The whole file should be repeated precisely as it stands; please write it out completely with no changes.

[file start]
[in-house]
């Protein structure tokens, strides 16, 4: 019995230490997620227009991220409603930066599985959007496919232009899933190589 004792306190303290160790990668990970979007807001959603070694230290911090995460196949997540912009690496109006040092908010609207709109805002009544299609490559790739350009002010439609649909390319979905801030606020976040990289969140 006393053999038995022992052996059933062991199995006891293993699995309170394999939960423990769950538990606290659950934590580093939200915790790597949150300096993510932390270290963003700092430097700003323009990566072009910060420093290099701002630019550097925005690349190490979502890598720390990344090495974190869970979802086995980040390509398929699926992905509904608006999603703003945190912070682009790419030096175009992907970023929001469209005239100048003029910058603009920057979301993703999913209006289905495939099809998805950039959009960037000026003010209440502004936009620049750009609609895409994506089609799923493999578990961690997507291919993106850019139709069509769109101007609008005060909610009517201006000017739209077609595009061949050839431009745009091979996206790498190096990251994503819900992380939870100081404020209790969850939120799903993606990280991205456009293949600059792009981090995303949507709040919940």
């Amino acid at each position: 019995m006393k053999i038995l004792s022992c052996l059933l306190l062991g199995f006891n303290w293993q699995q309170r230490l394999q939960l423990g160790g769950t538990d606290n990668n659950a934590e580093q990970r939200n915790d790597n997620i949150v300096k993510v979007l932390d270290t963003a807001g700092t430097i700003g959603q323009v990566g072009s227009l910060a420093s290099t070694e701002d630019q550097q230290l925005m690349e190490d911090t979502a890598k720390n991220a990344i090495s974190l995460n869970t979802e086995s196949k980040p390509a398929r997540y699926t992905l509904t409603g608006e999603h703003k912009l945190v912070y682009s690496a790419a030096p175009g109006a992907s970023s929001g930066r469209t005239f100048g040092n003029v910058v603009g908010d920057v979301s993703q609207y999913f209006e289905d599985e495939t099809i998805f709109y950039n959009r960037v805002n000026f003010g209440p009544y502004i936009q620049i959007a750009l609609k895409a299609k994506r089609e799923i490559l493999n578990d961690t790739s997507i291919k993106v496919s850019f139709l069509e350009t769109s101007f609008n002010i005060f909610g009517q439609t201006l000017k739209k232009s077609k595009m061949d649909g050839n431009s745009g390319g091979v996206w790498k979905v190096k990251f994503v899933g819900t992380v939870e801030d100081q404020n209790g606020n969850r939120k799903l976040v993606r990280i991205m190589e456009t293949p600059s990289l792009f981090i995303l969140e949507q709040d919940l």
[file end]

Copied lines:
[in-house]
């Protein structure tokens, strides 16, 4: 019995230490997620227009991220409603930066599985959007496919232009899933190589 004792306190303290160790990668990970979007807001959603070694230290911090995460196949997540912009690496109006040092908010609207709109805002009544299609490559790739350009002010439609649909390319979905801030606020976040990289969140 006393053999038995022992052996059933062991199995006891293993699995309170394999939960423990769950538990606290659950934590580093939200915790790597949150300096993510932390270290963003700092430097700003323009990566072009910060420093290099701002630019550097925005690349190490979502890598720390990344090495974190869970979802086995980040390509398929699926992905509904608006999603703003945190912070682009790419030096175009992907970023929001469209005239100048003029910058603009920057979301993703999913209006289905495939099809998805950039959009960037000026003010209440502004936009620049750009609609895409994506089609799923493999578990961690997507291919993106850019139709069509769109101007609008005060909610009517201006000017739209077609595009061949050839431009745009091979996206790498190096990251994503819900992380939870100081404020209790969850939120799903993606990280991205456009293949600059792009981090995303949507709040919940």
């Amino acid at each position: 019995m006393k053999i038995l004792s022992c052996l059933l306190l062991g199995f006891n303290w293993q699995q309170r230490l394999q939960l423990g160790g769950t538990d606290n990668n659950a934590e580093q990970r939200n915790d790597n997620i949150v300096k993510v979007l932390d270290t963003a807001g700092t430097i700003g959603q323009v990566g072009s227009l910060a420093s290099t070694e701002d630019q550097q230290l925005m690349e190490d911090t979502a890598k720390n991220a990344i090495s974190l995460n869970t979802e086995s196949k980040p390509a398929r997540y699926t992905l509904t409603g608006e999603h703003k912009l945190v912070y682009s690496a790419a030096p175009g109006a992907s970023s929001g930066r469209t005239f100048g040092n003029v910058v603009g908010d920057v979301s993703q609207y999913f209006e289905d599985e495939t099809i998805f709109y950039n959009r960037v805002n000026f003010g209440p009544y502004i936009q620049i959007a750009l609609k895409a299609k994506r089609e799923i490559l493999n578990d961690t790739s997507i291919k993106v496919s850019f139709l069509e350009t769109s101007f609008n002010i005060f909610g009517q439609t201006l000017k739209k232009s077609k595009m061949d649909g050839n431009s745009g390319g091979v996206w790498k979905v190096k990251f994503v899933g819900t992380v939870e801030d100081q404020n209790g606020n969850r939120k799903l976040v993606r990280i991205m190589e456009t293949p600059s990289l792009f981090i995303l969140e949507q709040d919940l």